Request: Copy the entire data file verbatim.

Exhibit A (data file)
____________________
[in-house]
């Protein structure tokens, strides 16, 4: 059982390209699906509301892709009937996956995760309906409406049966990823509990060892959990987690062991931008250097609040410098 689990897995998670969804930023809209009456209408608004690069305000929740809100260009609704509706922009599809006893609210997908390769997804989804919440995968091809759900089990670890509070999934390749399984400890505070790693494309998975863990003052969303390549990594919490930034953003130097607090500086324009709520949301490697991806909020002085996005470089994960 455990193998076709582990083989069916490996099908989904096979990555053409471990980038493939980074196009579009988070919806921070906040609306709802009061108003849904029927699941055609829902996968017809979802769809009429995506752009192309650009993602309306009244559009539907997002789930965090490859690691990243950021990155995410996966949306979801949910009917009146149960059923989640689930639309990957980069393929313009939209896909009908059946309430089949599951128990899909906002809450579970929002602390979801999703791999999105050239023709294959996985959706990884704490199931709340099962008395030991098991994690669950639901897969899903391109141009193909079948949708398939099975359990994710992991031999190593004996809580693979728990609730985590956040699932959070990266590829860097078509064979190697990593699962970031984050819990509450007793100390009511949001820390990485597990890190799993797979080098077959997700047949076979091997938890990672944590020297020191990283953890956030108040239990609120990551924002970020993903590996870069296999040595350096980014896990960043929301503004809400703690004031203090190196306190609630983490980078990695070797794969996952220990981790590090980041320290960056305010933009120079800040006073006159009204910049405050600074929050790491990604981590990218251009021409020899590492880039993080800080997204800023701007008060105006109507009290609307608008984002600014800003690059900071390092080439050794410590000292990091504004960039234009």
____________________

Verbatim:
[in-house]
């Protein structure tokens, strides 16, 4: 059982390209699906509301892709009937996956995760309906409406049966990823509990060892959990987690062991931008250097609040410098 689990897995998670969804930023809209009456209408608004690069305000929740809100260009609704509706922009599809006893609210997908390769997804989804919440995968091809759900089990670890509070999934390749399984400890505070790693494309998975863990003052969303390549990594919490930034953003130097607090500086324009709520949301490697991806909020002085996005470089994960 455990193998076709582990083989069916490996099908989904096979990555053409471990980038493939980074196009579009988070919806921070906040609306709802009061108003849904029927699941055609829902996968017809979802769809009429995506752009192309650009993602309306009244559009539907997002789930965090490859690691990243950021990155995410996966949306979801949910009917009146149960059923989640689930639309990957980069393929313009939209896909009908059946309430089949599951128990899909906002809450579970929002602390979801999703791999999105050239023709294959996985959706990884704490199931709340099962008395030991098991994690669950639901897969899903391109141009193909079948949708398939099975359990994710992991031999190593004996809580693979728990609730985590956040699932959070990266590829860097078509064979190697990593699962970031984050819990509450007793100390009511949001820390990485597990890190799993797979080098077959997700047949076979091997938890990672944590020297020191990283953890956030108040239990609120990551924002970020993903590996870069296999040595350096980014896990960043929301503004809400703690004031203090190196306190609630983490980078990695070797794969996952220990981790590090980041320290960056305010933009120079800040006073006159009204910049405050600074929050790491990604981590990218251009021409020899590492880039993080800080997204800023701007008060105006109507009290609307608008984002600014800003690059900071390092080439050794410590000292990091504004960039234009």